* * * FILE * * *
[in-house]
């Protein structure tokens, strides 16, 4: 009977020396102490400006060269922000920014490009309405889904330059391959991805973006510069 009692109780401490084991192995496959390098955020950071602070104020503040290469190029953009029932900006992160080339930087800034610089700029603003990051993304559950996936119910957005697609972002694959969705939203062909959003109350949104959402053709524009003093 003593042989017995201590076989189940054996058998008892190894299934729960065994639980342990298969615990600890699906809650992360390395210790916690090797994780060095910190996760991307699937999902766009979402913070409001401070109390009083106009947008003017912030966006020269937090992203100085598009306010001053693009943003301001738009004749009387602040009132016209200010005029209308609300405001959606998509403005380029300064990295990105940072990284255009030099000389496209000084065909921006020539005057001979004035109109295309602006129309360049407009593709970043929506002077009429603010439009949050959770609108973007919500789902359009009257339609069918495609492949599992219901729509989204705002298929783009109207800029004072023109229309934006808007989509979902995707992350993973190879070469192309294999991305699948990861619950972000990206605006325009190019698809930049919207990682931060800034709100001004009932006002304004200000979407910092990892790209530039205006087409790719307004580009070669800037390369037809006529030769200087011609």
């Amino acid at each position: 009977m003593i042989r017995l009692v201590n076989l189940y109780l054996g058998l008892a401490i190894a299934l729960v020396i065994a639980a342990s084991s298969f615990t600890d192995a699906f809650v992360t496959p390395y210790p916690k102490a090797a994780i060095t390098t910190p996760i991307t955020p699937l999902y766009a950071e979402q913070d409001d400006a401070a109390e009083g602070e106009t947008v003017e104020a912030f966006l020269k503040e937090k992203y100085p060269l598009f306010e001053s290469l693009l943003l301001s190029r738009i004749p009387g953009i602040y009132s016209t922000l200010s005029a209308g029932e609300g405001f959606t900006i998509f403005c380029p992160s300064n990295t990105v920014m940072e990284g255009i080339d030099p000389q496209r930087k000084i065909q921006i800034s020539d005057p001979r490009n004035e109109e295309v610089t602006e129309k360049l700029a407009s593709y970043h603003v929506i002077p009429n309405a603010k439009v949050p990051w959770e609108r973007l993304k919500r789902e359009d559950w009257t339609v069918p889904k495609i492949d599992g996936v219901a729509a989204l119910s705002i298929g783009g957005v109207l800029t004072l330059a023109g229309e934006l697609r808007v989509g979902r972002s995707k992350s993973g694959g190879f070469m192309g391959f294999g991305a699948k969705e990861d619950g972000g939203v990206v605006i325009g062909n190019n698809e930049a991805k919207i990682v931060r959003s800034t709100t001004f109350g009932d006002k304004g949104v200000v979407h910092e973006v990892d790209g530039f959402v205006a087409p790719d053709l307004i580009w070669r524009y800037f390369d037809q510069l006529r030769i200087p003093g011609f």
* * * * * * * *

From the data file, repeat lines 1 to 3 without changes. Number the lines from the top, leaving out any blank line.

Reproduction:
[in-house]
């Protein structure tokens, strides 16, 4: 009977020396102490400006060269922000920014490009309405889904330059391959991805973006510069 009692109780401490084991192995496959390098955020950071602070104020503040290469190029953009029932900006992160080339930087800034610089700029603003990051993304559950996936119910957005697609972002694959969705939203062909959003109350949104959402053709524009003093 003593042989017995201590076989189940054996058998008892190894299934729960065994639980342990298969615990600890699906809650992360390395210790916690090797994780060095910190996760991307699937999902766009979402913070409001401070109390009083106009947008003017912030966006020269937090992203100085598009306010001053693009943003301001738009004749009387602040009132016209200010005029209308609300405001959606998509403005380029300064990295990105940072990284255009030099000389496209000084065909921006020539005057001979004035109109295309602006129309360049407009593709970043929506002077009429603010439009949050959770609108973007919500789902359009009257339609069918495609492949599992219901729509989204705002298929783009109207800029004072023109229309934006808007989509979902995707992350993973190879070469192309294999991305699948990861619950972000990206605006325009190019698809930049919207990682931060800034709100001004009932006002304004200000979407910092990892790209530039205006087409790719307004580009070669800037390369037809006529030769200087011609």
């Amino acid at each position: 009977m003593i042989r017995l009692v201590n076989l189940y109780l054996g058998l008892a401490i190894a299934l729960v020396i065994a639980a342990s084991s298969f615990t600890d192995a699906f809650v992360t496959p390395y210790p916690k102490a090797a994780i060095t390098t910190p996760i991307t955020p699937l999902y766009a950071e979402q913070d409001d400006a401070a109390e009083g602070e106009t947008v003017e104020a912030f966006l020269k503040e937090k992203y100085p060269l598009f306010e001053s290469l693009l943003l301001s190029r738009i004749p009387g953009i602040y009132s016209t922000l200010s005029a209308g029932e609300g405001f959606t900006i998509f403005c380029p992160s300064n990295t990105v920014m940072e990284g255009i080339d030099p000389q496209r930087k000084i065909q921006i800034s020539d005057p001979r490009n004035e109109e295309v610089t602006e129309k360049l700029a407009s593709y970043h603003v929506i002077p009429n309405a603010k439009v949050p990051w959770e609108r973007l993304k919500r789902e359009d559950w009257t339609v069918p889904k495609i492949d599992g996936v219901a729509a989204l119910s705002i298929g783009g957005v109207l800029t004072l330059a023109g229309e934006l697609r808007v989509g979902r972002s995707k992350s993973g694959g190879f070469m192309g391959f294999g991305a699948k969705e990861d619950g972000g939203v990206v605006i325009g062909n190019n698809e930049a991805k919207i990682v931060r959003s800034t709100t001004f109350g009932d006002k304004g949104v200000v979407h910092e973006v990892d790209g530039f959402v205006a087409p790719d053709l307004i580009w070669r524009y800037f390369d037809q510069l006529r030769i200087p003093g011609f």